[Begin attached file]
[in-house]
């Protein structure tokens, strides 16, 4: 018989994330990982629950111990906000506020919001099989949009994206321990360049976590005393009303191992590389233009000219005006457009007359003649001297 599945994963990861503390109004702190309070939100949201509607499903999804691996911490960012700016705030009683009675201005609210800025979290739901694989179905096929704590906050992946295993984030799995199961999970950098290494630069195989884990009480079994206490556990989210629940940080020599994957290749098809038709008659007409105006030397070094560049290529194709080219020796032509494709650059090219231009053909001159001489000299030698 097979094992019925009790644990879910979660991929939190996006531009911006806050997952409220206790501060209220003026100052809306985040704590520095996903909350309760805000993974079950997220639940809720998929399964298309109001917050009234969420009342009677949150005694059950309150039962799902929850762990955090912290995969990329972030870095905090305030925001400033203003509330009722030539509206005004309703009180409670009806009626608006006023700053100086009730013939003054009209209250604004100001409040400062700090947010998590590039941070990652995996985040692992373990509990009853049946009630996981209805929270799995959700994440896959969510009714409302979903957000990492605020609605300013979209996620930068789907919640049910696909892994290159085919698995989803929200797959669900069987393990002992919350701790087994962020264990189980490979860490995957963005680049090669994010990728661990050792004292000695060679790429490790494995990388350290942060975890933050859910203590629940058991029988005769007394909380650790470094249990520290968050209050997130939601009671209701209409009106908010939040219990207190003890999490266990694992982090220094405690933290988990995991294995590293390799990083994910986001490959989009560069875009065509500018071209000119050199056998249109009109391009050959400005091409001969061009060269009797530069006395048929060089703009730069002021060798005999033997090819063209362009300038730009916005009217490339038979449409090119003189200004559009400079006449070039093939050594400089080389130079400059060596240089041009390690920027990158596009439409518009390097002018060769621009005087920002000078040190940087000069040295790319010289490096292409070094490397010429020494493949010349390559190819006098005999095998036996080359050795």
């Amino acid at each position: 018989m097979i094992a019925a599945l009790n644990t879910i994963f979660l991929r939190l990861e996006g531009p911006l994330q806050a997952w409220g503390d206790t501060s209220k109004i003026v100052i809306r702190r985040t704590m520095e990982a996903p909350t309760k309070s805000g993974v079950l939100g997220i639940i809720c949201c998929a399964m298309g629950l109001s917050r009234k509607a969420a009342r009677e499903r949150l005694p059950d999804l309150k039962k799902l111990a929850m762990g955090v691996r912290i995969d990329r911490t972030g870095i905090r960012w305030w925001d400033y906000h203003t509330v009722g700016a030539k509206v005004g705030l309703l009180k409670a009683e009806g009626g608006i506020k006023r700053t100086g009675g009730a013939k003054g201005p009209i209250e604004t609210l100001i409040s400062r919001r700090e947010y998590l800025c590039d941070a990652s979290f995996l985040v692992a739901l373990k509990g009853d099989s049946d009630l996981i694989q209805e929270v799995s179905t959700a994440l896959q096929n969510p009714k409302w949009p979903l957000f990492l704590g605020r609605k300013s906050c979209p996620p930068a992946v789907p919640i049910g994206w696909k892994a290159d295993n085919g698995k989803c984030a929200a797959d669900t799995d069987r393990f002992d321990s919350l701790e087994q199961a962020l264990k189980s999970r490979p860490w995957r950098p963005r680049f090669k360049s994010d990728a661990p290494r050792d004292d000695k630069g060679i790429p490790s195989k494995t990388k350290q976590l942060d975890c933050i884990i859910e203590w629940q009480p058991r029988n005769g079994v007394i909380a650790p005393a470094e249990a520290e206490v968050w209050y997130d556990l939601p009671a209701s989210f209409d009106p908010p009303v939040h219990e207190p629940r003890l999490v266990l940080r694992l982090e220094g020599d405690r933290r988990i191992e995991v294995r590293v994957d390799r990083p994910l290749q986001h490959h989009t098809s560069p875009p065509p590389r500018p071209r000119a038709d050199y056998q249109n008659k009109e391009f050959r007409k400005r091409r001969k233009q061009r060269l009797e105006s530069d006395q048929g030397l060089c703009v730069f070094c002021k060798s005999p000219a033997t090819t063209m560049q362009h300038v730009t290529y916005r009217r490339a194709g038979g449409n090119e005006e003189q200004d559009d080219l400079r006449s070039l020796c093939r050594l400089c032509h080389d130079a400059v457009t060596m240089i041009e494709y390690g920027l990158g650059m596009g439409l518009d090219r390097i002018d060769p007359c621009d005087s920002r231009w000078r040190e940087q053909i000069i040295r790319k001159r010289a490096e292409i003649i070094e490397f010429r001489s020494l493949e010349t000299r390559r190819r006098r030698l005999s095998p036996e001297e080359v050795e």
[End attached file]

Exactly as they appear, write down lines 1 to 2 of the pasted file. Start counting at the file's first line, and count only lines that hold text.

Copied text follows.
[in-house]
């Protein structure tokens, strides 16, 4: 018989994330990982629950111990906000506020919001099989949009994206321990360049976590005393009303191992590389233009000219005006457009007359003649001297 599945994963990861503390109004702190309070939100949201509607499903999804691996911490960012700016705030009683009675201005609210800025979290739901694989179905096929704590906050992946295993984030799995199961999970950098290494630069195989884990009480079994206490556990989210629940940080020599994957290749098809038709008659007409105006030397070094560049290529194709080219020796032509494709650059090219231009053909001159001489000299030698 097979094992019925009790644990879910979660991929939190996006531009911006806050997952409220206790501060209220003026100052809306985040704590520095996903909350309760805000993974079950997220639940809720998929399964298309109001917050009234969420009342009677949150005694059950309150039962799902929850762990955090912290995969990329972030870095905090305030925001400033203003509330009722030539509206005004309703009180409670009806009626608006006023700053100086009730013939003054009209209250604004100001409040400062700090947010998590590039941070990652995996985040692992373990509990009853049946009630996981209805929270799995959700994440896959969510009714409302979903957000990492605020609605300013979209996620930068789907919640049910696909892994290159085919698995989803929200797959669900069987393990002992919350701790087994962020264990189980490979860490995957963005680049090669994010990728661990050792004292000695060679790429490790494995990388350290942060975890933050859910203590629940058991029988005769007394909380650790470094249990520290968050209050997130939601009671209701209409009106908010939040219990207190003890999490266990694992982090220094405690933290988990995991294995590293390799990083994910986001490959989009560069875009065509500018071209000119050199056998249109009109391009050959400005091409001969061009060269009797530069006395048929060089703009730069002021060798005999033997090819063209362009300038730009916005009217490339038979449409090119003189200004559009400079006449070039093939050594400089080389130079400059060596240089041009390690920027990158596009439409518009390097002018060769621009005087920002000078040190940087000069040295790319010289490096292409070094490397010429020494493949010349390559190819006098005999095998036996080359050795």